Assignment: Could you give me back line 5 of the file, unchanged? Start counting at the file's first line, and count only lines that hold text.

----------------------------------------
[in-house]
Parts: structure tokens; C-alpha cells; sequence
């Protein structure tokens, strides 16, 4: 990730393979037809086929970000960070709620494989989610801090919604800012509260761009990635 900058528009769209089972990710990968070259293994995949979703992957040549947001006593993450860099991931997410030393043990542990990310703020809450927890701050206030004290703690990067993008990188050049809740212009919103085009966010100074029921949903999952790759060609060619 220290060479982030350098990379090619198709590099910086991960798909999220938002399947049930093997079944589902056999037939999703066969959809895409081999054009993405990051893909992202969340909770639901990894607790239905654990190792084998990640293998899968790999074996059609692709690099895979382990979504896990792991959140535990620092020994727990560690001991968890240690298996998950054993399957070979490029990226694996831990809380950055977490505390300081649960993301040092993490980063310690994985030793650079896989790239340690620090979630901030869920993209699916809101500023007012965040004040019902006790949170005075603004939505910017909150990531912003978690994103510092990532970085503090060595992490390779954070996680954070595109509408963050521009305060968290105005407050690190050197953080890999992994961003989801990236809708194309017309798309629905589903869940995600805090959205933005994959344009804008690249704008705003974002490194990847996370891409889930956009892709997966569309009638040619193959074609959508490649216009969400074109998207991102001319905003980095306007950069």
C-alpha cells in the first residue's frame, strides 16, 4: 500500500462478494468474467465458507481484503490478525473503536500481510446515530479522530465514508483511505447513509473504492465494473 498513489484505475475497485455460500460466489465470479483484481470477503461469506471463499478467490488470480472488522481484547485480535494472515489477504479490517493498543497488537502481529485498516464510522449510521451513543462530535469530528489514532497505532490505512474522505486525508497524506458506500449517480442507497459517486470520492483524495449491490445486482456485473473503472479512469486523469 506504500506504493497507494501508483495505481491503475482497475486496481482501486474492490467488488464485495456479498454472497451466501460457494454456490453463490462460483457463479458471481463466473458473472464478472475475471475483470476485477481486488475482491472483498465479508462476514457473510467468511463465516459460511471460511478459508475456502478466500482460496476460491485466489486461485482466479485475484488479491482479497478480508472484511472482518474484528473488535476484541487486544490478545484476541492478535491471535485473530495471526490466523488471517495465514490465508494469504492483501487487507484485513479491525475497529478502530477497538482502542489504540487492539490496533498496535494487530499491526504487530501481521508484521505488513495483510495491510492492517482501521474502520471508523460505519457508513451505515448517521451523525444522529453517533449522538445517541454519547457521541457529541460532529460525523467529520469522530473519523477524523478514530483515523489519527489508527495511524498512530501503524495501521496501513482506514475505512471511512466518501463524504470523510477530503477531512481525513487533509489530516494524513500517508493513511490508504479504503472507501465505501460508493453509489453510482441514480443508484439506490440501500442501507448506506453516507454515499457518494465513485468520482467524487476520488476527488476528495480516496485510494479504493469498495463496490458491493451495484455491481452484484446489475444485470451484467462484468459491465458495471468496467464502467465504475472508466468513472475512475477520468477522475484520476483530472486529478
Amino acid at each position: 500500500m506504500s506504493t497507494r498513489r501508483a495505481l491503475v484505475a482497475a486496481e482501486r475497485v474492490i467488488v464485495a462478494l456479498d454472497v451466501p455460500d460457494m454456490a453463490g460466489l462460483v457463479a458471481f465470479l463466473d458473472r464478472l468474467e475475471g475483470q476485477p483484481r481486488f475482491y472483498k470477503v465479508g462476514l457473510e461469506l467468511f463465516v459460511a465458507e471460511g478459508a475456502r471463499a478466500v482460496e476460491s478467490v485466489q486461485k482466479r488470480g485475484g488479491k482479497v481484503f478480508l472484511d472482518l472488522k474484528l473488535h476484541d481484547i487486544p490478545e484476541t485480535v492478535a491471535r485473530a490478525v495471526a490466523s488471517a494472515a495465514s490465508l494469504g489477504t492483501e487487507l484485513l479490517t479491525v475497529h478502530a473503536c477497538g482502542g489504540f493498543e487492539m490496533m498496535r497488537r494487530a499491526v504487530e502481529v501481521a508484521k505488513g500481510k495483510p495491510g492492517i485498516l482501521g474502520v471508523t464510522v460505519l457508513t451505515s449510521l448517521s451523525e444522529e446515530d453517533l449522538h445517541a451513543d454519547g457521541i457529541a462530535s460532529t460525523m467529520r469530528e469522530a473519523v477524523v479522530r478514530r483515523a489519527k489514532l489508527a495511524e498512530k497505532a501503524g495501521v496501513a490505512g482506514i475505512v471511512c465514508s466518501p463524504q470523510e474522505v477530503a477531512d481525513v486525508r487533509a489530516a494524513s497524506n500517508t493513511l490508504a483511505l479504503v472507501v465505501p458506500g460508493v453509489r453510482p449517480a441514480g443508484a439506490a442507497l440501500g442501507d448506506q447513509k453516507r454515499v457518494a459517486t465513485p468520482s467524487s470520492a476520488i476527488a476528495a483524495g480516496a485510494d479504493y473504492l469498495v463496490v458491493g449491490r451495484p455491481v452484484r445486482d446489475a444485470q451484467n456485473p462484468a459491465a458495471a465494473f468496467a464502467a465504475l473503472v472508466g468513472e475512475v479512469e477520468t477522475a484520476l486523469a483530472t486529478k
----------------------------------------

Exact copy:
Amino acid at each position: 500500500m506504500s506504493t497507494r498513489r501508483a495505481l491503475v484505475a482497475a486496481e482501486r475497485v474492490i467488488v464485495a462478494l456479498d454472497v451466501p455460500d460457494m454456490a453463490g460466489l462460483v457463479a458471481f465470479l463466473d458473472r464478472l468474467e475475471g475483470q476485477p483484481r481486488f475482491y472483498k470477503v465479508g462476514l457473510e461469506l467468511f463465516v459460511a465458507e471460511g478459508a475456502r471463499a478466500v482460496e476460491s478467490v485466489q486461485k482466479r488470480g485475484g488479491k482479497v481484503f478480508l472484511d472482518l472488522k474484528l473488535h476484541d481484547i487486544p490478545e484476541t485480535v492478535a491471535r485473530a490478525v495471526a490466523s488471517a494472515a495465514s490465508l494469504g489477504t492483501e487487507l484485513l479490517t479491525v475497529h478502530a473503536c477497538g482502542g489504540f493498543e487492539m490496533m498496535r497488537r494487530a499491526v504487530e502481529v501481521a508484521k505488513g500481510k495483510p495491510g492492517i485498516l482501521g474502520v471508523t464510522v460505519l457508513t451505515s449510521l448517521s451523525e444522529e446515530d453517533l449522538h445517541a451513543d454519547g457521541i457529541a462530535s460532529t460525523m467529520r469530528e469522530a473519523v477524523v479522530r478514530r483515523a489519527k489514532l489508527a495511524e498512530k497505532a501503524g495501521v496501513a490505512g482506514i475505512v471511512c465514508s466518501p463524504q470523510e474522505v477530503a477531512d481525513v486525508r487533509a489530516a494524513s497524506n500517508t493513511l490508504a483511505l479504503v472507501v465505501p458506500g460508493v453509489r453510482p449517480a441514480g443508484a439506490a442507497l440501500g442501507d448506506q447513509k453516507r454515499v457518494a459517486t465513485p468520482s467524487s470520492a476520488i476527488a476528495a483524495g480516496a485510494d479504493y473504492l469498495v463496490v458491493g449491490r451495484p455491481v452484484r445486482d446489475a444485470q451484467n456485473p462484468a459491465a458495471a465494473f468496467a464502467a465504475l473503472v472508466g468513472e475512475v479512469e477520468t477522475a484520476l486523469a483530472t486529478k